Preparing For Test Day

High schools today can play a vital role in providing a high-quality test prep program which will level the playing field for many students.

Many of us are all too familiar with the unpleasant high school experience of walking into an ACT® or SAT® testing room completely unprepared. We may not have had the resources for a private tutor or perhaps we simply did not know how to prepare for this type of test on our own. The only advice our teachers or counselors most likely gave us was the following: the test is timed, make sure you have a few sharpened pencils, a pencil sharpener, and a good calculator. That was the extent of our preparation. 

As soon as we sat down, we knew we were not prepared. We wore shorts, a tank top, flip flops and the testing room was an ice box. We brought no water bottle or snacks and our stomachs had already started growling. We looked around the room and noticed some students had watches on their wrists and were checking for accuracy with the clock on the wall. The only timer we had was the clock on the wall that happened to be behind us. As the test began, we were blown away at the number and type of questions. We soon realized we may not have time to finish and panic soon set in.

Lack of Preparation Can Make a Student:

  • anxious not knowing what to expect
  • uncertain realizing they can not remember some of the content
  • rushed as the clock ticks and time is running out
  • embarrassed they did not prepare or practice like some students did
  • regret at blowing a possible opportunity


Can students be better prepared and receive higher scores?

Taking an achievement test without any preparation is a lot like taking a driving test without any practice time behind the wheel. High schools today can play a vital role in providing a high-quality test prep program which will level the playing field for many students. Students who have completed Horizon Education SAT® aligned or ACT® aligned lessons with corresponding practice questions, and have practiced taking multiple aligned benchmarks can now be better prepared for the actual test day. 

What are the tricks to doing well? 

It is taking the time necessary to simply practice using strategic strategies, brush up on content areas needing attention and be prepared for the actual test day. Here are some tips to ensure students do their very best:

  1. Before the Test
  • Review only lightly the night before the test or not at all. They should not try to learn new concepts at the last minute.
  • Pick out clothing to wear to the test and lay them out. Dress in layers so they are prepared for an air conditioned exam room or a room that is hotter than expected. Their comfort may affect their performance.
  • Organize everything they will need to bring with them on exam day and have it laying out next to their clothing the night before.
  • Know exactly where the test center is located, accurate directions on how to get there and how long it should take.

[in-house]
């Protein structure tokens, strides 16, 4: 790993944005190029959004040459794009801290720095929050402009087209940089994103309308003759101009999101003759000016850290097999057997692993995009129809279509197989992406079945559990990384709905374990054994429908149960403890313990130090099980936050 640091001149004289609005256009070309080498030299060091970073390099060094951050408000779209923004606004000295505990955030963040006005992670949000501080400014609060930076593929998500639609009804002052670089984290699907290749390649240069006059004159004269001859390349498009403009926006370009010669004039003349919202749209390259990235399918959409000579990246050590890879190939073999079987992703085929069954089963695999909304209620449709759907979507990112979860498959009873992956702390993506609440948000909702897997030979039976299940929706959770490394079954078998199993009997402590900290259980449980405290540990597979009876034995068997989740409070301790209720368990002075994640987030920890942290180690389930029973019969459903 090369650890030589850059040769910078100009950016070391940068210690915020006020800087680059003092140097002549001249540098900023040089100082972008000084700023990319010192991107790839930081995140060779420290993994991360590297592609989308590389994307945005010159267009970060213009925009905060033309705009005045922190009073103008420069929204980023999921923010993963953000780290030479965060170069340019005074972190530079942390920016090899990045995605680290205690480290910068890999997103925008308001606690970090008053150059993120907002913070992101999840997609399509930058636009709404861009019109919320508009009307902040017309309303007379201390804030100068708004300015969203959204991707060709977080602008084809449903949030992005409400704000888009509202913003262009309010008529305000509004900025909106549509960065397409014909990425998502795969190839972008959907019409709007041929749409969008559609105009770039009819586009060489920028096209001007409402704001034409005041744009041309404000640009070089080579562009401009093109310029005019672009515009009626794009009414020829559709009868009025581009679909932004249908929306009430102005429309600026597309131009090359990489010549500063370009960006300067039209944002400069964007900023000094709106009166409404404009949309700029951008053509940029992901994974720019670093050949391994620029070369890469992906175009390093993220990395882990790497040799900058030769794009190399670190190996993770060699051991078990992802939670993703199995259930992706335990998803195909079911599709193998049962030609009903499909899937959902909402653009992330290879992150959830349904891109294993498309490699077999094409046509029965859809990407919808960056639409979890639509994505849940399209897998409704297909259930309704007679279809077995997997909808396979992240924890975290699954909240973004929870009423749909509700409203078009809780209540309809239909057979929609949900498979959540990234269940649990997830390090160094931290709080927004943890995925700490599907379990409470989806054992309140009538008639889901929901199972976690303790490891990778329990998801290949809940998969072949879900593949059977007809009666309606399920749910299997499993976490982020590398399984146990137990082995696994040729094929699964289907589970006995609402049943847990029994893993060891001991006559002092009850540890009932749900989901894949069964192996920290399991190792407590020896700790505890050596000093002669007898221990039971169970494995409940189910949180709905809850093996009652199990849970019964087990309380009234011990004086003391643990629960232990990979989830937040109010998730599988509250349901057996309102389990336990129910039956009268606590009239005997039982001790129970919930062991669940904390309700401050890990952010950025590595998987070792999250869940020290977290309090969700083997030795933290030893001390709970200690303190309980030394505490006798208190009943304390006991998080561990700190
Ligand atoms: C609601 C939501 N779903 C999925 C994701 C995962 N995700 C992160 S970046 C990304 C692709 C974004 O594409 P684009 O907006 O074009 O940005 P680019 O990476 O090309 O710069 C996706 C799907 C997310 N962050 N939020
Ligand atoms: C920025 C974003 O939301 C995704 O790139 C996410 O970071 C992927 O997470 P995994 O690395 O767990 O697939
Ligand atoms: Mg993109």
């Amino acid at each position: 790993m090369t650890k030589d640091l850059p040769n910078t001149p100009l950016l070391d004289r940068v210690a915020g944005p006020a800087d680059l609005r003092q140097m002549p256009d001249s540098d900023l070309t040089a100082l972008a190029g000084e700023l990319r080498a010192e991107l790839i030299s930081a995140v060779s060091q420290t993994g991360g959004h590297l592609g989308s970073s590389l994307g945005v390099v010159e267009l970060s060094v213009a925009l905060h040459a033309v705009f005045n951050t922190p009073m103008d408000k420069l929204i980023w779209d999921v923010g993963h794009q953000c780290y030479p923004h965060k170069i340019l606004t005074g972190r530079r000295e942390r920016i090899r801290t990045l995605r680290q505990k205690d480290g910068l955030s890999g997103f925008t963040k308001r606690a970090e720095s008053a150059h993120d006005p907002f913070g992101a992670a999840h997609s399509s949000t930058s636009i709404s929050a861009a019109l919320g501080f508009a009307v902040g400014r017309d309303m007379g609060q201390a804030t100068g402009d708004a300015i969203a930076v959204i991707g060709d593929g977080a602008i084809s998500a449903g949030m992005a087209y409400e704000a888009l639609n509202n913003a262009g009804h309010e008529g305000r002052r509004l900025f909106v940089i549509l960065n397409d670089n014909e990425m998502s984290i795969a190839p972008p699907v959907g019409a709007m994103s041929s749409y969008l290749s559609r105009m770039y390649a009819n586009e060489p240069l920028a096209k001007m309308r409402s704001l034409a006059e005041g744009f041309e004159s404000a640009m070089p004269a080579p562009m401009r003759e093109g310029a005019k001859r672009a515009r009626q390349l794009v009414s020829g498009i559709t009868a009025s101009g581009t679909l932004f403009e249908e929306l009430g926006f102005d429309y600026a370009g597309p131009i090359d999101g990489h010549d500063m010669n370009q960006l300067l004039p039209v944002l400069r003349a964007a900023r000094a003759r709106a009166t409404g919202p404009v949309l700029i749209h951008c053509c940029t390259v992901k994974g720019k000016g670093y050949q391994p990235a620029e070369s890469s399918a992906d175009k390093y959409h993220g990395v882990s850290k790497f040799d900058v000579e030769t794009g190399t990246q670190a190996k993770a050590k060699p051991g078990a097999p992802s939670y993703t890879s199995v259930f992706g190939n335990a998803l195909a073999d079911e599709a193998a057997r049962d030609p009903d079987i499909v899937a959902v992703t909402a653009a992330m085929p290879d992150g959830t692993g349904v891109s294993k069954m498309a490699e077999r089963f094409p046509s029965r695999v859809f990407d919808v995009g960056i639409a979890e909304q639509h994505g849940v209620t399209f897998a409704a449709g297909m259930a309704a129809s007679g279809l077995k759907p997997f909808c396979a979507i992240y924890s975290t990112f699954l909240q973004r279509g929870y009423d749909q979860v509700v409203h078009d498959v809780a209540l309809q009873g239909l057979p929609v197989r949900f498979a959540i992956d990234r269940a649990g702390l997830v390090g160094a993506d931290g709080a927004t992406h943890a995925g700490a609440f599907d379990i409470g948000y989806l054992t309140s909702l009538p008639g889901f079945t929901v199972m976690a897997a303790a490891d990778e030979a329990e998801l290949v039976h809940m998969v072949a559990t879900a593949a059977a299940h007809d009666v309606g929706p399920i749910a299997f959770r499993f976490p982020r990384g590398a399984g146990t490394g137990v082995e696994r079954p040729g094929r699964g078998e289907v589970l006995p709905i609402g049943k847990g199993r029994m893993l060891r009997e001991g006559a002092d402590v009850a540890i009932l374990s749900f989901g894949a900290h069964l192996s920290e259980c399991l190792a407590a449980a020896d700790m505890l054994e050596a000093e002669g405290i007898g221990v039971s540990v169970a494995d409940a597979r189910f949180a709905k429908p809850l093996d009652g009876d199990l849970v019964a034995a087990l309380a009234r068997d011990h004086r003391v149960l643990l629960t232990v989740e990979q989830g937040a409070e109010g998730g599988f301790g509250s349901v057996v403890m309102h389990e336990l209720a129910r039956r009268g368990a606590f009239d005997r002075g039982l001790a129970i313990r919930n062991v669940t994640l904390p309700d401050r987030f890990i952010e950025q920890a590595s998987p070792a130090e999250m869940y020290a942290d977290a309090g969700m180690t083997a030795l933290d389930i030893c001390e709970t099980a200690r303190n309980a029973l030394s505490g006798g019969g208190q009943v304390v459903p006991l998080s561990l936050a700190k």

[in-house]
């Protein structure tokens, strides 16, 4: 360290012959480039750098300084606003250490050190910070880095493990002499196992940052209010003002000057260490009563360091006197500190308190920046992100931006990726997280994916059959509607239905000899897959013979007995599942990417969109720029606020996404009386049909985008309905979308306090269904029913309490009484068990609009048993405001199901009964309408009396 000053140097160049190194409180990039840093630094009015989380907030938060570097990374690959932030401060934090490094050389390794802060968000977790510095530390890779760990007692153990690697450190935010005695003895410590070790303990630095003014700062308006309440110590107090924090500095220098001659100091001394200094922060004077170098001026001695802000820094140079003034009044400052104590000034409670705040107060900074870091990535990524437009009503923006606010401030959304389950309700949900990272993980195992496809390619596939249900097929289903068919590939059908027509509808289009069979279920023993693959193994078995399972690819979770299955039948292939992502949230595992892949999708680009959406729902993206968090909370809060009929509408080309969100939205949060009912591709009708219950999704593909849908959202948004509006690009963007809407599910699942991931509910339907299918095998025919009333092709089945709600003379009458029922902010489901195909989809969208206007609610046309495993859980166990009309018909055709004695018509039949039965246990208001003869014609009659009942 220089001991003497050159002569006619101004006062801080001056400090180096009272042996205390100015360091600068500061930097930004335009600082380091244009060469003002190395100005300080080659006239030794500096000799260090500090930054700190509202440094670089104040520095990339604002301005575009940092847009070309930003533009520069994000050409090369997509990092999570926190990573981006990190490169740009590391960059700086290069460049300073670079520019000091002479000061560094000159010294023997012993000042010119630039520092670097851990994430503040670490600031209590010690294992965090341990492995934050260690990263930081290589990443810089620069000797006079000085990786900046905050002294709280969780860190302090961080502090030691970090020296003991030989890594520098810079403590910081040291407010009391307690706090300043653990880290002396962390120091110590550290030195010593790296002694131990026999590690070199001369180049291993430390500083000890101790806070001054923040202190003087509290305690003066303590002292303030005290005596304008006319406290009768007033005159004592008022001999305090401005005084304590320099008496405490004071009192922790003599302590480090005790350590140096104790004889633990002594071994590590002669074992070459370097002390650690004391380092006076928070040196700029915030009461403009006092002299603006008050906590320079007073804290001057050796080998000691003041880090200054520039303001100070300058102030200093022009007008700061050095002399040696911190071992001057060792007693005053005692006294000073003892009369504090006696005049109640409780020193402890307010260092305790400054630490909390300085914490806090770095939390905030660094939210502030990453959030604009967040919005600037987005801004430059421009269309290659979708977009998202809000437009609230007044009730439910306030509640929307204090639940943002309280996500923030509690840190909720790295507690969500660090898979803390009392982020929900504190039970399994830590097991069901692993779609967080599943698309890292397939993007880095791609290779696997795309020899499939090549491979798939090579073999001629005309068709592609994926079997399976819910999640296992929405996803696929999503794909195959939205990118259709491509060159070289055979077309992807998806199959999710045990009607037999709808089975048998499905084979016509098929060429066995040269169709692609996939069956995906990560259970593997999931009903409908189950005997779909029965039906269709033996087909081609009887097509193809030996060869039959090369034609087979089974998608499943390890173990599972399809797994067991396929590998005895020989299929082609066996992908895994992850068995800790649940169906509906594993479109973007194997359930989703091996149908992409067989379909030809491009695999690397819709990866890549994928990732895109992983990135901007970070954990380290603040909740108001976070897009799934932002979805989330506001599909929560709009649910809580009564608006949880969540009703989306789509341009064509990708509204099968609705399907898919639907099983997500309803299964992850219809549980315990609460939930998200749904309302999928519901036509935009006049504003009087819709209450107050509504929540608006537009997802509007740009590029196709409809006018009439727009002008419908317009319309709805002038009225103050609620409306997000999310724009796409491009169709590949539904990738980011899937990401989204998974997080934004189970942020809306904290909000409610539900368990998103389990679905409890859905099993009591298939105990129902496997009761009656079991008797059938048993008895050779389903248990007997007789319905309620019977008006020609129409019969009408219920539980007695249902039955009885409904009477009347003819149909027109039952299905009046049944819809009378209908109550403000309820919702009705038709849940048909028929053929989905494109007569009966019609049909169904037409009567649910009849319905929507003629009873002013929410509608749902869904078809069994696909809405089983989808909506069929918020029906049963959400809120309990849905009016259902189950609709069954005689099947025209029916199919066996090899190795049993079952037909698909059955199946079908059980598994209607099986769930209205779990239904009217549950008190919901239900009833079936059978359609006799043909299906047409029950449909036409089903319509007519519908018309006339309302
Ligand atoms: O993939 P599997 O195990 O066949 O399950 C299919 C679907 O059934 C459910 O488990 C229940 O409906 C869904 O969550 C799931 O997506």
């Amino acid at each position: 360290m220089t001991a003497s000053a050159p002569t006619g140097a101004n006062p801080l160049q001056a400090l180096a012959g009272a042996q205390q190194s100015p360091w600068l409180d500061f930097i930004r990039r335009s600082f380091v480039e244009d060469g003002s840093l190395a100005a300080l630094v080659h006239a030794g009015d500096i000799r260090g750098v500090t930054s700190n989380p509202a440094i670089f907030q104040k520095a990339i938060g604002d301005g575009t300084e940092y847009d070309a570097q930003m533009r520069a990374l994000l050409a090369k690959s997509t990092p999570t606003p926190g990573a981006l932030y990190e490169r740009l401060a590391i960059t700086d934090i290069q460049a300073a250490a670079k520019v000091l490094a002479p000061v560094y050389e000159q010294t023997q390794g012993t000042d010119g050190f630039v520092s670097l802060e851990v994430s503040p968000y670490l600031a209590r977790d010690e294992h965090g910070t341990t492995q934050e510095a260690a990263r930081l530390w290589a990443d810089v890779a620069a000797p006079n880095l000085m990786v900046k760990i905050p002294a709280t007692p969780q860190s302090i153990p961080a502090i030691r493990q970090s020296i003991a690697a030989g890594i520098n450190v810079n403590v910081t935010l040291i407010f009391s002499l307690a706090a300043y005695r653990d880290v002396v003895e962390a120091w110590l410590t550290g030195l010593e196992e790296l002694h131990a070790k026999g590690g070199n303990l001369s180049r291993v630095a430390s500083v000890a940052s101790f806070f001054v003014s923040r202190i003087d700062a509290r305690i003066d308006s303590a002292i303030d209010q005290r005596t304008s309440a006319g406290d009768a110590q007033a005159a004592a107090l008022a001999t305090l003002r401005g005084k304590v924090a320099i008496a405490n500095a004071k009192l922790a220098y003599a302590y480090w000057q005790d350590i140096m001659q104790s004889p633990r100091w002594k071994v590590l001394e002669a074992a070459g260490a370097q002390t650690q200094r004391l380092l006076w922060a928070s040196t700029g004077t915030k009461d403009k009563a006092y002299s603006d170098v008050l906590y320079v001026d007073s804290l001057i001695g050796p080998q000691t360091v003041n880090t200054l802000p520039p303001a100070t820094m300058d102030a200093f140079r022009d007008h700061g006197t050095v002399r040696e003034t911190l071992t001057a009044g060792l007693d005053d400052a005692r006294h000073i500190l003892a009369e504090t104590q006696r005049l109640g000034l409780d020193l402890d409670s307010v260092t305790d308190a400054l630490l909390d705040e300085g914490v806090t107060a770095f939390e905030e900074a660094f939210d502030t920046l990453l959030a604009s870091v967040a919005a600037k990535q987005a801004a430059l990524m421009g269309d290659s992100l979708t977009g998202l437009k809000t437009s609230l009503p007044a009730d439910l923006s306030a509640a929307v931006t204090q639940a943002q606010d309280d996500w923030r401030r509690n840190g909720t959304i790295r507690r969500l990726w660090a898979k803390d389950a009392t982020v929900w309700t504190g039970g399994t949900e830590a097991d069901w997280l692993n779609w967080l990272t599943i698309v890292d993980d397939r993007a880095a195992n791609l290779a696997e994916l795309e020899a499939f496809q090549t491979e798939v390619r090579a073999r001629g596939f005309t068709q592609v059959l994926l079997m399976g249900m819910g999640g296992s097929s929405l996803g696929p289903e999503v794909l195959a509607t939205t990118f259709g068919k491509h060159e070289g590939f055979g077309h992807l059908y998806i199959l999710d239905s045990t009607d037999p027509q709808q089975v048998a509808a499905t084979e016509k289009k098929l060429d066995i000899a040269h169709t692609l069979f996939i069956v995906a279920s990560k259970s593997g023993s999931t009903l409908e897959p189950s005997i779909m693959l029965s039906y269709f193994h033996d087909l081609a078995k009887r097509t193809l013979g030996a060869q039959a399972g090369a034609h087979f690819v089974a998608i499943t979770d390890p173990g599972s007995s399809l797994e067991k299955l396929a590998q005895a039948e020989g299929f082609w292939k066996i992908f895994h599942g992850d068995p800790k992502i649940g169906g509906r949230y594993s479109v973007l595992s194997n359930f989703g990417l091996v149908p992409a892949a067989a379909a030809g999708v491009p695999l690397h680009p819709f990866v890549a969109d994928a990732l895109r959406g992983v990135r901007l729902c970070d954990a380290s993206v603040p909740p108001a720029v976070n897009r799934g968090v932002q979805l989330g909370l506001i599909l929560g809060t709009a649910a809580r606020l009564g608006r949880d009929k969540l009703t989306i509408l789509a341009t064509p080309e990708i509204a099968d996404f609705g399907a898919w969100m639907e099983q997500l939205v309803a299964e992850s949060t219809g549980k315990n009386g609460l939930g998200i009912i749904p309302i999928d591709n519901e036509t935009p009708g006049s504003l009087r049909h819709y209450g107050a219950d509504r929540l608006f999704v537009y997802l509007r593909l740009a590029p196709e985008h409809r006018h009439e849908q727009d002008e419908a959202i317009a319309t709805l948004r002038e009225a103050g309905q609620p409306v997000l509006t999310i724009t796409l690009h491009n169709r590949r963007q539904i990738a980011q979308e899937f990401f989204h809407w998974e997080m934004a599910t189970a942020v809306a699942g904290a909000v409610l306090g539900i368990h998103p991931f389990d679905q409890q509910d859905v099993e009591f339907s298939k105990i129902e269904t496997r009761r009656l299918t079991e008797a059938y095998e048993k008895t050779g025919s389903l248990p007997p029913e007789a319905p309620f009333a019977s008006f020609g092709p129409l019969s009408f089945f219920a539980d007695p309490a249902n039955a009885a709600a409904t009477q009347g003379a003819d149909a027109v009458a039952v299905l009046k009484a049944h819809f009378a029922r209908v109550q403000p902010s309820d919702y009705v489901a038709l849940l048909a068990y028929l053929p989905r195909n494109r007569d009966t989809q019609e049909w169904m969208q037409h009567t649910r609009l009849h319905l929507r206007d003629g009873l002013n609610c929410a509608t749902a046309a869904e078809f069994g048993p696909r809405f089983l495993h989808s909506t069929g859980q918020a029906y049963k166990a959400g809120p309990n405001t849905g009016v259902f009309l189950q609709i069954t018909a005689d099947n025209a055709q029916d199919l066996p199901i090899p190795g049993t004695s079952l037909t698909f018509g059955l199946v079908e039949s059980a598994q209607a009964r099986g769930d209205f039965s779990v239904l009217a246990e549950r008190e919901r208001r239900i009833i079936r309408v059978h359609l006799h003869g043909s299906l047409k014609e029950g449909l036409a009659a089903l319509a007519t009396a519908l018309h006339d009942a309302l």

• Get plenty of rest the night before and eat a nutritious meal.
  • Set an alarm and plan a time to leave that allows for delays. It is always better to be early than late. 
  1. Morning of the Test
  • Eat a good breakfast and stay hydrated. The body and mind need fuel to perform well.
  • Allow plenty of time to travel to the test center and follow the admission ticket as to how early they should arrive.
  • Arriving late will require students to miss the test and to reschedule for another day. Once the test begins, they will not be allowed to enter under any circumstances.
  • Remember to dress in layers
  • Bring all the items necessary for the test
  1. Test Day Item Checklist
  • Admission ticket
  • Approved photo ID
  • No. 2 pencils and erasers (until all tests go digital)
  • Calculator with new batteries and back-up batteries
  • Non-beeping watch
  • Healthy snacks and a water bottle
  • Directions to the test center and instructions for finding the entrance
  1. During the Test
  • Remember strategies from the Mindfulness lesson and keep the mind on the task at hand.
  • They should not compare their progress to that of other test takers. Everyone works at their own pace that works for them.
  • Remember test taking strategies and be sure to use them.
  • Read each question in its entirety, and consider each answer choice.
  • Work at a good, even pace, and keep moving.
  • Keep track of time throughout each section and be sure their watch matches the proctor’s clock.
  • Frequently double check that the answer being bubbled in matches the correct section of the answer sheet (until all tests go digital).
  • Go in with a positive outlook during the test. A lot of time and effort was put into being prepared for this day.
  1. After the Test
  • A score report should become available in approximately 2-6 weeks after the test. They need to determine if they want to retake the test. They can always retake the test after they pinpoint which areas they need to improve. Most students improve their scores after taking the test a second time.
  • Take time to relax and unwind with friends or family and celebrate all their hard work.

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